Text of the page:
How to Use Slack Properly if You’re a Newbie
Share this
/ Technology, Communication

How to Use Slack Properly if You’re a Newbie

Downloading the Slack application or using it on a web browser is one thing, but knowing how to actually use it and get the best out of its plethora of features is another. It’s not just about chatting to your colleagues, scheduling meetings and it’s not an app that’ll make your working life even busier. If you’re new to Slack, check out how to use it properly and effectively to make you even more productive.

Integrations with circleloop include slack


The so-called ‘email killer’ has transformed plenty of workplaces and despite its popularity, not everyone is using it to its full potential. Here’s what we’ll cover - just click on a heading to read more about each topic.

  • The Basics of Slack
  • Some Useful Features
  • Slack Hacks
  • The Fun Stuff

The Basics of Slack

Using Slack on-the-go

So you’ve created your account, confirmed your email address, picked a suitable username and have created a virtual team for your human team to join. The next step is to understand that you don’t just need to access Slack at work.

Say you’re visiting clients, or it’s your day off but there’s an important message your team needs to pass onto you - you’ll only find out the next time you’re in the office. So, make sure you download Slack on your phone as well as your laptop or using the web browser version. If anything, it’ll help you stay more productive.


Fix Your Notifications

There’s nothing worse than hearing a vibration or a sound notification for every single message that appears on Slack. While it’s great to have non-work channels to boost relationships, you don’t want to constantly check Slack for messages that might not be relevant to you.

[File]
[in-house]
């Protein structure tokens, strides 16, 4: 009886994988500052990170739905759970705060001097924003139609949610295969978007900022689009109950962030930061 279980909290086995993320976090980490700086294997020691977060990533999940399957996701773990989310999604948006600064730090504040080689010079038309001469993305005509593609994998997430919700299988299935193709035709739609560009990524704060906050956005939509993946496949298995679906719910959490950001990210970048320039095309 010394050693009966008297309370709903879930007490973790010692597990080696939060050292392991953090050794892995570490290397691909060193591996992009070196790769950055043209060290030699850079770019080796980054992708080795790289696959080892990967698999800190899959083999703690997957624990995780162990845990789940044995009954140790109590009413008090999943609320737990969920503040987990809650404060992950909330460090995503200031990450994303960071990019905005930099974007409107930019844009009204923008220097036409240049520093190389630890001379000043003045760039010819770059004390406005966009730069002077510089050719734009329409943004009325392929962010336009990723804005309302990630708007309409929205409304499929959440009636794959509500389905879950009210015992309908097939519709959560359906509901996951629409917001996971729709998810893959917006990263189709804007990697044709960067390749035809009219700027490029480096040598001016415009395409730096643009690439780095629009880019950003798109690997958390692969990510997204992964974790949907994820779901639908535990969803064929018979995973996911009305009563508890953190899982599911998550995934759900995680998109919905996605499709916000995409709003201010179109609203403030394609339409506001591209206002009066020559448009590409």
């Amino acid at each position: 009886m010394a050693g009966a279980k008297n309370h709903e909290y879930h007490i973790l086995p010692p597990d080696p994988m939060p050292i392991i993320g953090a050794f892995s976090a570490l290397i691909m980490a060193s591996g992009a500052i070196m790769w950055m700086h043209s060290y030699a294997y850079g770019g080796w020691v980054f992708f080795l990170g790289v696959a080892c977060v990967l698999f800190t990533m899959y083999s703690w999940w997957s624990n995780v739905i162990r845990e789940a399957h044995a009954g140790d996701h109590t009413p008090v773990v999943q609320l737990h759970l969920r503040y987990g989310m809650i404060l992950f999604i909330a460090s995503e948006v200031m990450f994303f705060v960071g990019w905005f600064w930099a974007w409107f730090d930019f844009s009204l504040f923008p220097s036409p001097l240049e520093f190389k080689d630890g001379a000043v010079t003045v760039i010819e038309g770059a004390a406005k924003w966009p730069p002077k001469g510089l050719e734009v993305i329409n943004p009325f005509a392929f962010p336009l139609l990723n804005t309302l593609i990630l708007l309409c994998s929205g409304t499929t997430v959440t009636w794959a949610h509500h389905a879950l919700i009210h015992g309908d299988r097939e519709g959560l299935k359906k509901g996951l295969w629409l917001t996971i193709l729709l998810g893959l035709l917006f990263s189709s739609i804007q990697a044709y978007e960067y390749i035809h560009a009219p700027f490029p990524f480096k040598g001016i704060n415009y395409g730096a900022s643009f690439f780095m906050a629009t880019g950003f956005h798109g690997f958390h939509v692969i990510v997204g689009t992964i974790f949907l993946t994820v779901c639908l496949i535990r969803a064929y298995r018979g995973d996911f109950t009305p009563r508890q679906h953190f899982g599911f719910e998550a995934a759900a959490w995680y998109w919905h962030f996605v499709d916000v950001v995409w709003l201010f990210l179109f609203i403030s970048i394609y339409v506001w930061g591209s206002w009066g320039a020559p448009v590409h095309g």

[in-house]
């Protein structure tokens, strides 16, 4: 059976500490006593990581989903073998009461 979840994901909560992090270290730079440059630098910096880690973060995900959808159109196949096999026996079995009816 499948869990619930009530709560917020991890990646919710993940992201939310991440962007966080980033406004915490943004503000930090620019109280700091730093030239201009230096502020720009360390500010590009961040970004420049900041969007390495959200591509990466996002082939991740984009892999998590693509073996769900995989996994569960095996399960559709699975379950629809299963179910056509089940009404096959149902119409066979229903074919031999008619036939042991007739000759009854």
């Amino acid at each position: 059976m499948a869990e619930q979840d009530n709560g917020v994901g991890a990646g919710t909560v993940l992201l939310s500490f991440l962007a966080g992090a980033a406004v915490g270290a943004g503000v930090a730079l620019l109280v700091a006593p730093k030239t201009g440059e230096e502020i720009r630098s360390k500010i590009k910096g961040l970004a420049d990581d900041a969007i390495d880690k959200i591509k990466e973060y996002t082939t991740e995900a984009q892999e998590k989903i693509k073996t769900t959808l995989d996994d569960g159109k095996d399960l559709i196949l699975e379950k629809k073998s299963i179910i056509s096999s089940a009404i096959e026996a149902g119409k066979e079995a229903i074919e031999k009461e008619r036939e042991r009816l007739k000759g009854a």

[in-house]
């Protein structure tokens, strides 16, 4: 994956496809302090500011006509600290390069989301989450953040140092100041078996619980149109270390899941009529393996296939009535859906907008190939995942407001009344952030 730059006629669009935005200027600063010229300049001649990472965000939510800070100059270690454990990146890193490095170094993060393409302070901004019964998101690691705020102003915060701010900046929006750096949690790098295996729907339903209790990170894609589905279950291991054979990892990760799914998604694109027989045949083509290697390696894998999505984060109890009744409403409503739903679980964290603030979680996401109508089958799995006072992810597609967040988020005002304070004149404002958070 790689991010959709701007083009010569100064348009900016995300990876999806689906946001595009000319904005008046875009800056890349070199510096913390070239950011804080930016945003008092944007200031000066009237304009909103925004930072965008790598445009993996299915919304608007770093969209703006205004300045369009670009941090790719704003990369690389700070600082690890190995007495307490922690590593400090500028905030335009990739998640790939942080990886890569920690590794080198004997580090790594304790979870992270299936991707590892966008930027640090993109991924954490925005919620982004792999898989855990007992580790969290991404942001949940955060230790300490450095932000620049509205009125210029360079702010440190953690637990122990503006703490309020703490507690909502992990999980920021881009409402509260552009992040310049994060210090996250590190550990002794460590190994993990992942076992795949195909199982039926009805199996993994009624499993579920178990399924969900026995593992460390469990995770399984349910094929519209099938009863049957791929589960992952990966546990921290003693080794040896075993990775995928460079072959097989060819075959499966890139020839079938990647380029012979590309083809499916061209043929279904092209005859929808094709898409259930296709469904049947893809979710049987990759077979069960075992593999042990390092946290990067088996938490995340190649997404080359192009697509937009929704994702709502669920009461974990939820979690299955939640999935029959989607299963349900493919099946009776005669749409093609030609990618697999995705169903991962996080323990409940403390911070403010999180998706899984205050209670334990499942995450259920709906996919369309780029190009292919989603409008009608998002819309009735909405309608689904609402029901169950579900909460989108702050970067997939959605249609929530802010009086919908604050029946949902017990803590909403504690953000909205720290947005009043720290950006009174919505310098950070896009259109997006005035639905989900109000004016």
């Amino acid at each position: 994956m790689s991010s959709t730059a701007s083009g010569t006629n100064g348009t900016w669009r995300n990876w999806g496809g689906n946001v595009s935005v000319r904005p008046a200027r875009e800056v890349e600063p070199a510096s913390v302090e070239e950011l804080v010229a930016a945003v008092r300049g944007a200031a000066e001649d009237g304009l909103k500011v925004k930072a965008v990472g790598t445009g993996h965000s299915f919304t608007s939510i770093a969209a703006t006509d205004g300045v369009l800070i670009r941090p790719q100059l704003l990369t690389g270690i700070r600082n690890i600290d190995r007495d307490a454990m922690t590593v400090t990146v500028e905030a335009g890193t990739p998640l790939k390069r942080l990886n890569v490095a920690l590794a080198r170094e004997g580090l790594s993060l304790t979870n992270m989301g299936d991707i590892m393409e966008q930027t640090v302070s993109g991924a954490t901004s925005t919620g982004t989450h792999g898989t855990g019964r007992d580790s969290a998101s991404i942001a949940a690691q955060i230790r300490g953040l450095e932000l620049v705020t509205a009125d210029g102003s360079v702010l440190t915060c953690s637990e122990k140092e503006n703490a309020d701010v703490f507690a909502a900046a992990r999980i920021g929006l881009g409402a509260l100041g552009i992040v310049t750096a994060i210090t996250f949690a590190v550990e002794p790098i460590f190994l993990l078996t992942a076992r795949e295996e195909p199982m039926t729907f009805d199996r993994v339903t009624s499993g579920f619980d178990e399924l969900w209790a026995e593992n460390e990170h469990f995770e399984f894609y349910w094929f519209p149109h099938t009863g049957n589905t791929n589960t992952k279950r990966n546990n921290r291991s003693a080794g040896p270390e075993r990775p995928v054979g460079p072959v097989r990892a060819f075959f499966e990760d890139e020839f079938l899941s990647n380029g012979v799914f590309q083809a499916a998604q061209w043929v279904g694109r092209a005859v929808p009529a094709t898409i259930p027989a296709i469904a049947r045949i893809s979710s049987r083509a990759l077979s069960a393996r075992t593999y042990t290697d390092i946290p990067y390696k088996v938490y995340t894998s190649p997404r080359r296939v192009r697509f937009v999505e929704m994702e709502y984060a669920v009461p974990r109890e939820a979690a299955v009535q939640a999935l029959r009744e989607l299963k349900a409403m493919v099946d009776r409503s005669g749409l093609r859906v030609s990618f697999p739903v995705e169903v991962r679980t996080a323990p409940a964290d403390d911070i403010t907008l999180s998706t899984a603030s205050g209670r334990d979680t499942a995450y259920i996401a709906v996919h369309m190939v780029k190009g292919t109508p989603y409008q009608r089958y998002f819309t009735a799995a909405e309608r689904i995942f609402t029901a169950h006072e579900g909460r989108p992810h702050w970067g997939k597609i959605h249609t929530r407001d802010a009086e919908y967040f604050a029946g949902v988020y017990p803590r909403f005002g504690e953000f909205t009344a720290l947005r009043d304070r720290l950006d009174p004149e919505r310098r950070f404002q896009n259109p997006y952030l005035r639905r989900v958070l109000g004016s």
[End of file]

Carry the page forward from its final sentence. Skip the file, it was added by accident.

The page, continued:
In your settings, head over to Notifications and decide the type of sound you want to hear for notifications, or even what you want to see notifications for.


Joining and Creating Channels

Channels are what you find on the left-hand side of the Slack app. There are the default channels, such as general and random, but you’re also able to create your own. These are all threads that anyone in your team can join if they are made public.

However, you can also make your channels private so that only those with an invite can see and post content. So if there’s something you only want a handful of people in your team to see, make sure the channel is private. If it’s a company-wide announcement, then make sure it’s delivered in a channel which every team member is a part of.

You can take it one step further as well. You can set messaging restrictions which sets who’s allowed to send certain notifications. If you do want to lower the ‘noise’ if you have a busy team, then this feature will be highly beneficial. Another important setting is channel management. If you don’t want other users creating their own channels, then you can disable it.


How to Notify People in Your Team

If you have a big team or you desperately need somebody’s attention, you won’t want to wait until the right person has seen your message. A cool feature in Slack is that you can notify people via mentions or direct message in several ways.

  • @username: change ‘username’ to the name of someone in your team and Slack will notify that person.
  • @channel: using this will notify everyone on the specific channel you’re currently messaging in.
  • @here: it’s like @channel, but is less bothersome and only notifies team members that are online.
  • @everyone: this notifies everyone on the team. Everyone.

Pinning Messages

If there’s something that you need everyone in your channel to know or if you want to share a document without always sending it each time somebody asks, you can pin it to a channel. This way, your message or document will always be shown in the information menu and won’t get lost in the noise.

To pin a message, hover over the message, click on the cog and choose the pin message option. Remember, that pinned message will stay there until you decide to remove it.


Some Useful Features